Rhinitis_man sneezingNo one likes dealing with nagging symptoms of a runny nose, congestion, sneezing or coughing, which are common when you have rhinitis.

At The Ohio State University Wexner Medical Center, we want you to know you don’t have to live with these symptoms that impact your sleep, mood and overall quality of life. Our sinus care specialists (rhinologists) have a variety of treatment options to help you no matter what type of rhinitis you’re experiencing.

Not only is the Department of Otolaryngology – Head and Neck Surgery ranked as one of the best ear, nose and throat (ENT) programs in the country by U.S. News & World Report, but we’re also a regional and national referral center for sinus treatment. If asthma, allergies or other ENT conditions are contributing to your rhinitis, we can also collaborate with experts in other areas of our nationally recognized ENT program.

What is rhinitis?

Rhinitis occurs when areas of the nose become filled with fluid, causing nasal tissue to become inflamed or swollen. The cause of it depends on what type of rhinitis you have.

Types of rhinitis include:

  • Acute rhinitis – a viral illness
  • Allergic rhinitis – also known as hay fever
  • Nonallergic rhinitis (vasomotor rhinitis) – typically has no identifiable cause

Nonallergic rhinitis is similar to hay fever except none of the usual signs of an allergic reaction are present. We’ll typically give this diagnosis after we’ve used skin and blood tests to rule out allergic reactions.

Also, symptoms like scratchy, watery eyes and an itchy throat or nose — hallmark signs of hay fever — don’t generally accompany nonallergic rhinitis.

What causes nonallergic rhinitis?

With nonallergic rhinitis, we’re generally not able to identify a cause. We’ve simply ruled out allergic causes or viruses.

However, we do know certain triggers in the environment can make the blood vessels in your nose swell, which leads to congestion, increased mucus, coughing or sneezing.

Some possible triggers of nonallergic rhinitis include:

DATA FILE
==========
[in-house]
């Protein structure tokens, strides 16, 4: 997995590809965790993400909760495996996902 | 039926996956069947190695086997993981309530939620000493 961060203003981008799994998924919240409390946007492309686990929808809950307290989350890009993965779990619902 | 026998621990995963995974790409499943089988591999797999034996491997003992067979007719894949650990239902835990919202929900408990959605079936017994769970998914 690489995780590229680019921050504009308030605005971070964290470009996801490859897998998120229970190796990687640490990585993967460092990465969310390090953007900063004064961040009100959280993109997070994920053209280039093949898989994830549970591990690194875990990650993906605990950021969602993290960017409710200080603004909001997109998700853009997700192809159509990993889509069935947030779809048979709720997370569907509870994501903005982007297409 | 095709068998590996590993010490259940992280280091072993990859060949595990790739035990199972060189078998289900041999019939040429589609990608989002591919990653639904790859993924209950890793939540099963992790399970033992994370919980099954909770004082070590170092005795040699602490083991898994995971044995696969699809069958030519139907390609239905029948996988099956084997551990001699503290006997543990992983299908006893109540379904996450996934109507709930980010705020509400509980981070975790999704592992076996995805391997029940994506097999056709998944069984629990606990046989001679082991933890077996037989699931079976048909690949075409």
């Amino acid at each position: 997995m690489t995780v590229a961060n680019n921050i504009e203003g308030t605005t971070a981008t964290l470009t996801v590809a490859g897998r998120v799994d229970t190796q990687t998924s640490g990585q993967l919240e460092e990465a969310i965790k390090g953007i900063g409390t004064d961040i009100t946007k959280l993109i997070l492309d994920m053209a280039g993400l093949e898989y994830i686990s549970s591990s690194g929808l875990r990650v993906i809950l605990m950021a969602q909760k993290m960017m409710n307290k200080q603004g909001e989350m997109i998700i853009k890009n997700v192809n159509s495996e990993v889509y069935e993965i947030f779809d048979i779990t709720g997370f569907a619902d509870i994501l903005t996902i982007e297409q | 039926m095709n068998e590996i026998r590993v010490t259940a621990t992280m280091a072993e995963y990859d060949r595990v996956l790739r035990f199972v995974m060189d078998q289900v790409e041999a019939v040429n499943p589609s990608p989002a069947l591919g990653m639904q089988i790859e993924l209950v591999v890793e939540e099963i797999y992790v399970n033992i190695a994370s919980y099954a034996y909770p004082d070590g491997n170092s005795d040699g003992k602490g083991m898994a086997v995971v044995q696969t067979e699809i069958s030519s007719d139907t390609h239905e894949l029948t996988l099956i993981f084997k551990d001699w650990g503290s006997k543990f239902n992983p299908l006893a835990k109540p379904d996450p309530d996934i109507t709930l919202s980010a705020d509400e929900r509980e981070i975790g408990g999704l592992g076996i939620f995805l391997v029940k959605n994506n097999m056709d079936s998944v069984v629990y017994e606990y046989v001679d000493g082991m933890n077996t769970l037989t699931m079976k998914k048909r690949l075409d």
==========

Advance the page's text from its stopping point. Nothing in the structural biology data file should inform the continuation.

• Smoke
  • Foods, especially spicy
  • Perfumes
  • Paint
  • Stress
  • Weather changes
  • Hormone changes, such as puberty, pregnancy or birth control pills
  • Certain medications like beta blockers and blood pressure medication
  • Overuse of nasal sprays
  • Illegal drug use, especially cocaine

Nonallergic rhinitis symptoms

Symptoms of rhinitis mimic those of other sinus and nasal disorders. These symptoms include:

  • Runny nose
  • Congestion
  • Coughing
  • Sneezing
  • Mucus in throat from postnasal drip

Nonallergic rhinitis is different from its allergic counterpart since it doesn’t generally cause watery eyes and itchy throat and nose like allergies do.

Rhinitis Treatments

Most people with nonallergic rhinitis can manage their symptoms at home. Actions such as running a humidifier and rinsing out nasal passages regularly can help alleviate symptoms.

If you know your rhinitis is triggered by a certain perfume or smoke, it’s best to avoid exposure to that smell whenever possible to prevent symptoms from occurring in the first place.

We’re able to prescribe some medications to reduce inflammation if your symptoms persist. These treatments include:

  • Decongestants
  • Antihistamines
  • Corticosteroid nasal spray
  • Anticholinergic nasal sprays

It’s important to remember that if rhinitis is left untreated, it can lead to other conditions, such as nasal polyps, rhinosinusitis (sinus infections) or ear infections, so it’s always a good idea to mention bothersome symptoms to your doctor.

How long does rhinitis last?

Nonallergic rhinitis generally clears up within a few days; however, if exposure to the triggers continues, rhinitis could become more chronic or last longer.

What’s the difference between rhinitis and rhinosinusitis?

Though both cause roughly the same symptoms, these two similar-sounding conditions are different.

Differences include:

  • Rhinitis happens because an environmental allergen irritates the nose and rhinosinusitis happens when the sinuses become inflamed due to a virus or sinus blockage (congestion, nasal polyp, deviated septum).
  • Rhinitis mainly affects the nasal passages, whereas rhinosinusitis happens mainly in the sinuses.
  • Symptoms of rhinitis begin shortly after exposure to a trigger or an allergen, and rhinosinusitis takes time to develop, whether from a virus or continuous congestion.
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